Law, P. C. F. and Paton, B. and Liu, G. B. and Ngo, T. T. and Miller, S. M. (2011) Development of a binocular rivalry testing system for large-scale psychiatric and genetic studies. In: 1st Scientific Meeting of Biological Psychiatry Australia, 7-8 Nov 2011, Melbourne, Australia.
Text (Published Version)
Introduction: When different stimuli are presented simultaneously, one to each eye, perceptual alternations occur between each image every few seconds. Such binocular rivalry (BR) has intrigued vision scientists for nearly two centuries and the methods by which BR is presented (usually in small-scale studies) have been mostly confined to expert psychophysicists. It has been demonstrated that BR rate is
slow in bipolar disorder (BD) , a psychiatric condition with high heritability. It has also been shown that BR rate is itself around 50% heritable . These findings have led to establishment of a large-scale multicentre consortium to investigate slow BR rate as an endophenotype for BD . Methods: We describe the development of a prototype, user-friendly BR testing system for use in such large-scale studies and for operation by non-specialised research staff. The system is currently operational, or is in the process of being installed, at the following sites: Monash Alfred Psychiatry Research Centre (P.B. Fitzgerald), The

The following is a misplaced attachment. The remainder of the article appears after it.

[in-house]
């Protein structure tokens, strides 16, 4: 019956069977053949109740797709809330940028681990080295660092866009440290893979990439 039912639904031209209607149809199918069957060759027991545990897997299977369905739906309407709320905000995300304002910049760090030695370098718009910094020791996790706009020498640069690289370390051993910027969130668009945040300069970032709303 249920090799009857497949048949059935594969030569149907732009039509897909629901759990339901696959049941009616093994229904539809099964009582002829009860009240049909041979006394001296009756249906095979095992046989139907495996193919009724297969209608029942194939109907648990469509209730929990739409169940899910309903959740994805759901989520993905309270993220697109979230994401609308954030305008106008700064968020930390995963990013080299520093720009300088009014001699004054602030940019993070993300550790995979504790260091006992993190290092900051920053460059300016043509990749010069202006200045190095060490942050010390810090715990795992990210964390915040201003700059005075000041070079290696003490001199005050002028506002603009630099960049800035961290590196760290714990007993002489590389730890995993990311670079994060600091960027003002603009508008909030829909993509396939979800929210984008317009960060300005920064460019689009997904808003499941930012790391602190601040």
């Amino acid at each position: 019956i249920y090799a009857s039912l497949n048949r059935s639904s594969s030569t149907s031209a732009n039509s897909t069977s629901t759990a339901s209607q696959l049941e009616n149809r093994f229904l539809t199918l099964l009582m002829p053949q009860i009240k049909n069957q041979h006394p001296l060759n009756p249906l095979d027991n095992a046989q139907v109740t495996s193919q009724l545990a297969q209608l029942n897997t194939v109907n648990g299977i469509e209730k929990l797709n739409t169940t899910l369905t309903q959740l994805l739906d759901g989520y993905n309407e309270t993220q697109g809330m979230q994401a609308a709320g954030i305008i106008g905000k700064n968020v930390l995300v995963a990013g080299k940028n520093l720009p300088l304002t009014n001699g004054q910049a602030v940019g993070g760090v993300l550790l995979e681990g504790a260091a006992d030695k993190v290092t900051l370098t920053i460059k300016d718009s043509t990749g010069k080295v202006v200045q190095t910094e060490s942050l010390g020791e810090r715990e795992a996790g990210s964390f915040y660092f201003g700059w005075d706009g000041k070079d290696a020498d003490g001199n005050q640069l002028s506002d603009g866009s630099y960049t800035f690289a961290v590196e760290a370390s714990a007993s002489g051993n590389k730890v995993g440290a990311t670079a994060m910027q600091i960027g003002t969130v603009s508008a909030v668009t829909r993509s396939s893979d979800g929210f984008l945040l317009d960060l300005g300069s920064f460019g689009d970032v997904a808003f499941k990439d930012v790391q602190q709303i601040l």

Geelong Clinic (M. Berk), UNSW (P.B. Mitchell), Cade Clinic (G.S. Malhi), Queensland Institute of Medical Research (N.G. Martin & M.J. Wright), Royal Brisbane & Women’s Hospital (J.G. Scott), Cardiff University (D.J. Smith), and University of Göttingen (T.G. Schulze).
Results: The BR system consists of a PC with enhanced PSU capability and an Eyefinity-enabled video card, which is connected to both a conventional monitor (for data collection/analysis via a single GUI) and a specialised True3Di™ monitor for stimulus presentation. The system also has an accompanying manual which provides step-by-step details of the entire testing procedure.
Conclusions: We have developed a BR testing system that is well suited to largescale psychiatric genetic studies and use by non-specialised research staff. Its ease of operation will facilitate new groups joining the national/international consortium, thus enabling the large Ns required for endophenotype-based GWAS of BR and BD.
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|Item Type:||Conference or Workshop Item (Commonwealth Reporting Category E) (Speech)|
|Publisher:||Biological Psychiatry Australia|
|Item Status:||Live Archive|
|Additional Information (displayed to public):||Abstract only, as displayed here, published in Conference Proceedings.|
|Depositing User:||Dr Guang Liu|
|Faculty / Department / School:||Historic - Faculty of Sciences - Department of Biological and Physical Sciences|
|Date Deposited:||04 Jun 2012 05:08|
|Last Modified:||22 Aug 2014 12:21|
|Uncontrolled Keywords:||endophenotype; bipolar disorder; binocular rivalry|
|Fields of Research (FoR):||11 Medical and Health Sciences > 1109 Neurosciences > 110906 Sensory Systems
11 Medical and Health Sciences > 1103 Clinical Sciences > 110319 Psychiatry (incl. Psychotherapy)
10 Technology > 1004 Medical Biotechnology > 100402 Medical Biotechnology Diagnostics (incl. Biosensors)
|Socio-Economic Objective (SEO):||C Society > 92 Health > 9201 Clinical Health (Organs, Diseases and Abnormal Conditions) > 920111 Nervous System and Disorders|
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